Conflict of interest: none declared.
Clinical dermatology ● Original article
The Mohs histotechnician: a review of training and practice within 29 centres in the UK
Article first published online: 10 MAY 2013
© 2013 British Association of Dermatologists
Clinical and Experimental Dermatology
Volume 38, Issue 6, pages 589–593, August 2013
How to Cite
Shareef, M. S. and Hussain, W. (2013), The Mohs histotechnician: a review of training and practice within 29 centres in the UK. Clinical and Experimental Dermatology, 38: 589–593. doi: 10.1111/ced.12021
- Issue published online: 10 JUL 2013
- Article first published online: 10 MAY 2013
- Manuscript Accepted: 28 MAY 2012
Although various assessments pertaining to the surgical aspect of Mohs micrographic surgery (MMS) have been performed, the pivotal role played by the MMS histotechnician (MH) has not previously been addressed in the UK.
To undertake a review of the training and practice of MHs in all centres performing MMS within the National Health Service (NHS) in the UK.
NHS dermatology departments performing MMS in the UK were identified and contacted by telephone between November 2011 and January 2012. MMS practice data pertaining to the role of the MH in tissue processing was collected by speaking directly to a histotechnician in each department.
In total, 29 centres were identified. The number of MHs at each centre varied from 1 to 13 (median 3). All MHs had undergraduate degrees in biomedical science. Most (85%) MHs worked full-time under the directorate of their local pathology department. In 19 centres (66%), the Mohs surgeon reviewed the slides, and in the remaining 10 centres (34%), a consultant histopathologist reviewed the slides, either alone or in partnership with the Mohs surgeon. There was significant variation in tissue handling and processing techniques across the centres. All centres used MMS to treat primarily high-risk basal cell carcinomas, with over half (55%) also treating squamous cell carcinomas. MHs from all centres had learned about the specifics of MMS tissue processing ‘on the job’, with a minority having received formal training by attending a larger MMS centre or an MMS course.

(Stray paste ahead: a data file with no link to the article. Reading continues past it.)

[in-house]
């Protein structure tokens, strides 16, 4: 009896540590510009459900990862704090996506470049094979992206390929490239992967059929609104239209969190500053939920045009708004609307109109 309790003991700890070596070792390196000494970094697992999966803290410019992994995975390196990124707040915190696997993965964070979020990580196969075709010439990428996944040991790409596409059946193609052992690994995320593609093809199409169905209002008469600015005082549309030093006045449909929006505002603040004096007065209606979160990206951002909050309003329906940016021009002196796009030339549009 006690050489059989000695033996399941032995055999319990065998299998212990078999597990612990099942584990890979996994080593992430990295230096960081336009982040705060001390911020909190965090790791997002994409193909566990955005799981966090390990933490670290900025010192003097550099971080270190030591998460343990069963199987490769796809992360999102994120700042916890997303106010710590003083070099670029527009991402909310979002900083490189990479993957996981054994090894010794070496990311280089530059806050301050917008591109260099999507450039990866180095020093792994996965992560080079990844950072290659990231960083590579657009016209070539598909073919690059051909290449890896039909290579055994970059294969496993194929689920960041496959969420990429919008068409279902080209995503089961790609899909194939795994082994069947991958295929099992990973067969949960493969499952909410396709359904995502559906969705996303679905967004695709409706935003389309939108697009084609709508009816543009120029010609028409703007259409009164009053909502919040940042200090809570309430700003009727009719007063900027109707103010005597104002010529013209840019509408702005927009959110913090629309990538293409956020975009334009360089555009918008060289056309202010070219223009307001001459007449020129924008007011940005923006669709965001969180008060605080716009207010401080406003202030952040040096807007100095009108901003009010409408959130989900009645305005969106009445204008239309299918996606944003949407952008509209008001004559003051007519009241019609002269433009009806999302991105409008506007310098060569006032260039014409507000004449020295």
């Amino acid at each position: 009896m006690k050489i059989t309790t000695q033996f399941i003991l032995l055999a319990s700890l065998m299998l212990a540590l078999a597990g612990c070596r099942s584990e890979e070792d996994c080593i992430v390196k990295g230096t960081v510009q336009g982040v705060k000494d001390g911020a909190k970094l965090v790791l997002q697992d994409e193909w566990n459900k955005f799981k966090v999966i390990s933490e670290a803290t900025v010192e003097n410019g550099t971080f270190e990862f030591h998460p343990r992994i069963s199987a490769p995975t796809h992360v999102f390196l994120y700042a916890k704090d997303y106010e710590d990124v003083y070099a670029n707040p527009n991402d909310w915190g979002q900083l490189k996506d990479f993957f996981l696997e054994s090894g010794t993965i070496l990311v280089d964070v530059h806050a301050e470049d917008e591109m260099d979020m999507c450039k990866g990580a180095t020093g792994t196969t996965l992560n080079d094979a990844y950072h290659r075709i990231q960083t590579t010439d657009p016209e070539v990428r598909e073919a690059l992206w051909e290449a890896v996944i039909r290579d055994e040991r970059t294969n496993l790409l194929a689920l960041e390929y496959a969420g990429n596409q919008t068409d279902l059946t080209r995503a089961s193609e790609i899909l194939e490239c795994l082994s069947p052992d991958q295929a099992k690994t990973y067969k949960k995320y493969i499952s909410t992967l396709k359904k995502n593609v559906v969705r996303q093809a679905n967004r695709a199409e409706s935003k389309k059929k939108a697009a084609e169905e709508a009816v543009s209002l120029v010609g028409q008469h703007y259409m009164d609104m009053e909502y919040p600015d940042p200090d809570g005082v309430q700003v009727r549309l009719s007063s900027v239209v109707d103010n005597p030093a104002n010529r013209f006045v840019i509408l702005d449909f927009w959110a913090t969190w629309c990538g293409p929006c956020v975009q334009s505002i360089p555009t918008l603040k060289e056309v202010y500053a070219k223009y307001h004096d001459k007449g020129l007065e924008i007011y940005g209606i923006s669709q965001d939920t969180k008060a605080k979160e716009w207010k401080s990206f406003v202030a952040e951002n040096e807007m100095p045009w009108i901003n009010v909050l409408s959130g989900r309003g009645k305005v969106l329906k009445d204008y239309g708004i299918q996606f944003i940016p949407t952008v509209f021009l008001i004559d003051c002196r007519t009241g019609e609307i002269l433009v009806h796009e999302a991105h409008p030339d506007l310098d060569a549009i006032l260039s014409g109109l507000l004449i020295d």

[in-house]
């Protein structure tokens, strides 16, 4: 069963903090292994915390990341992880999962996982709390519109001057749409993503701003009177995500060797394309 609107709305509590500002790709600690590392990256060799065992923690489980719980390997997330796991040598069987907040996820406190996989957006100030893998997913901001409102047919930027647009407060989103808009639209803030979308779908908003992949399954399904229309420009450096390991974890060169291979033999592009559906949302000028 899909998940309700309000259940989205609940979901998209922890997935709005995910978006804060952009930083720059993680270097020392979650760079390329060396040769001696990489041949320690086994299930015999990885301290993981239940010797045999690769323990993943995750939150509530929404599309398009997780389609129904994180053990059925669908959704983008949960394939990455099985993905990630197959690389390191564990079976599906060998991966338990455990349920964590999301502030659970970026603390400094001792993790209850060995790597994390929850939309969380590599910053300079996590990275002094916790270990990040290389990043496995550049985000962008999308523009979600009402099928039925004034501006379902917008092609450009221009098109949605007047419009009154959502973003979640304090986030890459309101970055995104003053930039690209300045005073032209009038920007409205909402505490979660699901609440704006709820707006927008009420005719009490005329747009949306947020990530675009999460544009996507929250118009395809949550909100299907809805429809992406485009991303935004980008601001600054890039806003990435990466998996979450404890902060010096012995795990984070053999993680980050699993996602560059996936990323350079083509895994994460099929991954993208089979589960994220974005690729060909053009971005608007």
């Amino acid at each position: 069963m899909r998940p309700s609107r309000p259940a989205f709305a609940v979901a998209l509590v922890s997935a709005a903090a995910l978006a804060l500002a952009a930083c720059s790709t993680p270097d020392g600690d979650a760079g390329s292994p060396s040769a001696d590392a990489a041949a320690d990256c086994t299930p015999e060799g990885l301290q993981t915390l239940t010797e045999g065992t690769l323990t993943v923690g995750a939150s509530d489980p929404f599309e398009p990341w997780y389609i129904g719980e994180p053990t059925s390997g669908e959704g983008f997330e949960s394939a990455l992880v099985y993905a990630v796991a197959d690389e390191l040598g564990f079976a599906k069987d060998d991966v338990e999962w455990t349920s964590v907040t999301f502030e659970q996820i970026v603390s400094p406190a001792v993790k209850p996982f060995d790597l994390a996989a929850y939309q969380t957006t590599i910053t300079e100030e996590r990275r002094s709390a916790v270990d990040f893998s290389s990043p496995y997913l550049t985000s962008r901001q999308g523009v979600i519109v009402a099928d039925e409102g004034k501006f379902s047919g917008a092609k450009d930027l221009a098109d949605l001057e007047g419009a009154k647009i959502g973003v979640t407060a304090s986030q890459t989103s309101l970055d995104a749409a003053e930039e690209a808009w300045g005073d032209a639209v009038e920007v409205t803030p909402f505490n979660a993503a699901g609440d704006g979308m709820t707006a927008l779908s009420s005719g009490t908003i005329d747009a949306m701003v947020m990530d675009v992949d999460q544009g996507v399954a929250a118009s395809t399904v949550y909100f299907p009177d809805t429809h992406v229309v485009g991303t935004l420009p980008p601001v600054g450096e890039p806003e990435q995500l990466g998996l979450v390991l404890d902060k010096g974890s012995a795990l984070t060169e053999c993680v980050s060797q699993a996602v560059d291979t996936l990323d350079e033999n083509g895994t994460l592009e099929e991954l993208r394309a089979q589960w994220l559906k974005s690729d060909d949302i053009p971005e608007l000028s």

Significant variation in MMS tissue-processing techniques exists across the UK. A standard of practice should perhaps be considered, as this has risk-management, quality-control and possible medicolegal implications.